Lauren YS Mural

‘We built the tracks we travel on’ is an homage to the 12,000 Chinese immigrants who built the western section of the transcontinental railroad between 1863-1869, beginning in Sacramento. It depicts a railroad worker wearing a traditional douli, a sun hat, and carries the final `golden spike’ driven in to symbolize the completion of the railroad. I wanted to honor the Chinese laborers who took on this grueling task which was one of the most remarkable engineering feats of the 19th century, connecting the country, facilitating commerce, and massive economic expansion. Before its completion, cross-country travel took six months. The railroad reduced it to a single week. The Chinese Railroad Workers have been followed by generations of AAPI immigrants and their descendants who play an integral role in the American labor force.

I also wanted to raise awareness of the challenges these laborers faced in conjunction with this awe-inspiring feat— the Chinese population was also faced with sinophobia, anti-Chinese sentiment, and then finally exclusionary legislation from westerners for their cheap labor and demands for equal pay. The Chinese Exclusion Act of 1882 was the first significant law restricting immigration into the United States and set the precedent for anti-immigration laws that still plague the country today. Congress passed the exclusion act to placate worker demands and assuage prevalent concerns about maintaining white “racial purity.” the truth is that America has a long history of discriminatory behavior towards Asian Americans, yet we continue to contribute a rich wealth of diversity, culture, power, and memory to the fabric of the American infrastructure.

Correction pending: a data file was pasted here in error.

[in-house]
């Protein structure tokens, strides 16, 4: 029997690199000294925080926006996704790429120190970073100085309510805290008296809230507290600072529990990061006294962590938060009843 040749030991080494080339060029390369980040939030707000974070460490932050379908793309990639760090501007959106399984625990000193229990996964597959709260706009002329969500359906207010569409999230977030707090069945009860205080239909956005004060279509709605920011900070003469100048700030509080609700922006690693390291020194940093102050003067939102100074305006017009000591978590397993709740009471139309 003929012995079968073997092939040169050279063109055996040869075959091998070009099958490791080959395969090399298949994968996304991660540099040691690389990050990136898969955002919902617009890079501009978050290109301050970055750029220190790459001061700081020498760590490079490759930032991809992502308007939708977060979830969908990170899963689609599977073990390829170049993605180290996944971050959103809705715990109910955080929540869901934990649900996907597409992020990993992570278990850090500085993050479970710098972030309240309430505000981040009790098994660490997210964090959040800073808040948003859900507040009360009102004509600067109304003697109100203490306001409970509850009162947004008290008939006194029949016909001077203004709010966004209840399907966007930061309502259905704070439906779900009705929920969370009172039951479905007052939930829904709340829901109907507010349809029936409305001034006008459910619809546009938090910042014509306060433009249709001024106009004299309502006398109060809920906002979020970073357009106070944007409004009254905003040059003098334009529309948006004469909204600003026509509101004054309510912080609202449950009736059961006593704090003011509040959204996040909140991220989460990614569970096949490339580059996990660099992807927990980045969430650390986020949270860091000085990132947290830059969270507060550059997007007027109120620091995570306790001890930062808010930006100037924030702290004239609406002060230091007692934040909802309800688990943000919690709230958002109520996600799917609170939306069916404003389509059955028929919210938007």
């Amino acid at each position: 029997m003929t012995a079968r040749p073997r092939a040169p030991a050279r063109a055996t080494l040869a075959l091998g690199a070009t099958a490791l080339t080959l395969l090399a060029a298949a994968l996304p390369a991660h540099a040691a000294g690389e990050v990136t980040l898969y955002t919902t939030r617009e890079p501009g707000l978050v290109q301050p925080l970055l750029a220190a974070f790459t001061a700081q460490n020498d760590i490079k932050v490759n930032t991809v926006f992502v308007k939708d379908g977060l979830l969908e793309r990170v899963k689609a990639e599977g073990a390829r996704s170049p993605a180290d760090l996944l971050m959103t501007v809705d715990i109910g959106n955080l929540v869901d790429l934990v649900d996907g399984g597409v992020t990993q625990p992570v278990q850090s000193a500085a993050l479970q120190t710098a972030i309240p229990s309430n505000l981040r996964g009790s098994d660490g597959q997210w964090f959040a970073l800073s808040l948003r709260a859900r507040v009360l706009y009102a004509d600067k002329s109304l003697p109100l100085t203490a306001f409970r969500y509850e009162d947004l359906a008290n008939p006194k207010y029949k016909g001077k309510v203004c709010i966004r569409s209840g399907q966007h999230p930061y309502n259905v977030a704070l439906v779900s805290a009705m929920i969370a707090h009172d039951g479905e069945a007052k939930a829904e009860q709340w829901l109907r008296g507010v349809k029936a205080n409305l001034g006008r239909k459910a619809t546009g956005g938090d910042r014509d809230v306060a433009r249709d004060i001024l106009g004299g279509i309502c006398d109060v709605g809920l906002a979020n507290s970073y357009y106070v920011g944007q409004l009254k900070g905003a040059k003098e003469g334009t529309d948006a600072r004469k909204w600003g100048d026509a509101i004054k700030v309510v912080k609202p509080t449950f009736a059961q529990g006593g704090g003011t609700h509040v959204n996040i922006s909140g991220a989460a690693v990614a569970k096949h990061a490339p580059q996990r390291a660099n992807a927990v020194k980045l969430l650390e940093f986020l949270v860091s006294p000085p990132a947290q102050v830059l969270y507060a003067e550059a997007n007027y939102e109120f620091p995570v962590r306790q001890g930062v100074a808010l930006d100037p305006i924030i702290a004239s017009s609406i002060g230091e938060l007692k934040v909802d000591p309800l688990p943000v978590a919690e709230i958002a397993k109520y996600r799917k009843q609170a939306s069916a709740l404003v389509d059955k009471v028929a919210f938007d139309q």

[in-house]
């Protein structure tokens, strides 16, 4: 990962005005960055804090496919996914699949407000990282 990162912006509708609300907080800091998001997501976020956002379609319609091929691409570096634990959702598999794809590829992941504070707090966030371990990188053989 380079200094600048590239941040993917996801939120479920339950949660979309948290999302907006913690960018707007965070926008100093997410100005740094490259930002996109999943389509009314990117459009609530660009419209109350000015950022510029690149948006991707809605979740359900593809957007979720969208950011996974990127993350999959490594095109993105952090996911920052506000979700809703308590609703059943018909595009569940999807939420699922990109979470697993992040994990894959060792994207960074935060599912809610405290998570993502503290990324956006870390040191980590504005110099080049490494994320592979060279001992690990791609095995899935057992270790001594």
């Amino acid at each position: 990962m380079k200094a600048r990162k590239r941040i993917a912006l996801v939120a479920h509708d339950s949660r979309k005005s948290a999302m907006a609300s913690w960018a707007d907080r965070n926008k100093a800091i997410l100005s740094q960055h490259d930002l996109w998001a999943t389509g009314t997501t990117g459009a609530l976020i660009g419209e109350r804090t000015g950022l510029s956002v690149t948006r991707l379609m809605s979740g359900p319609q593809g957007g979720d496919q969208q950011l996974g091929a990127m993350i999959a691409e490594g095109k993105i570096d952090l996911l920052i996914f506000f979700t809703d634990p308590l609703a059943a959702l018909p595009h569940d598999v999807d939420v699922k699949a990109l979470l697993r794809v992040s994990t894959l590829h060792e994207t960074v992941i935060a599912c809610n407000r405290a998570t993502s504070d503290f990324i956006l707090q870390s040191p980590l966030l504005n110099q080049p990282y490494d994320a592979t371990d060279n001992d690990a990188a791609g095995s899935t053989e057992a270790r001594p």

Sacramento and all of the Western US runs deep with the blood of immigrants, and yet it is also rich with the integrity of the immigrant life force, and the power that is the search for home. As the grandchild of immigrants and someone who travels often, I have to think that this way of life is built by the hands of so many of my forebears and that it is by their trials and perseverance that we all continue to make our own ways outward and back home. I hope this piece pays homage to all the Asian-Americans who labored to build this country, persevered through such pointed discrimination, and who continue to fight for underrepresented folk by lifting each other up and bearing their culture with pride alike.

Lauren YS

Lauren YS is a Bay Area artist whose work is influenced by multiple stages of focus, both geographically and in practice. With dynamic bouts in academics, literature and writing, teaching, illustration, and animation leading up to her arrival in the urban art sphere, the influences of these phases of her own career add up to […]

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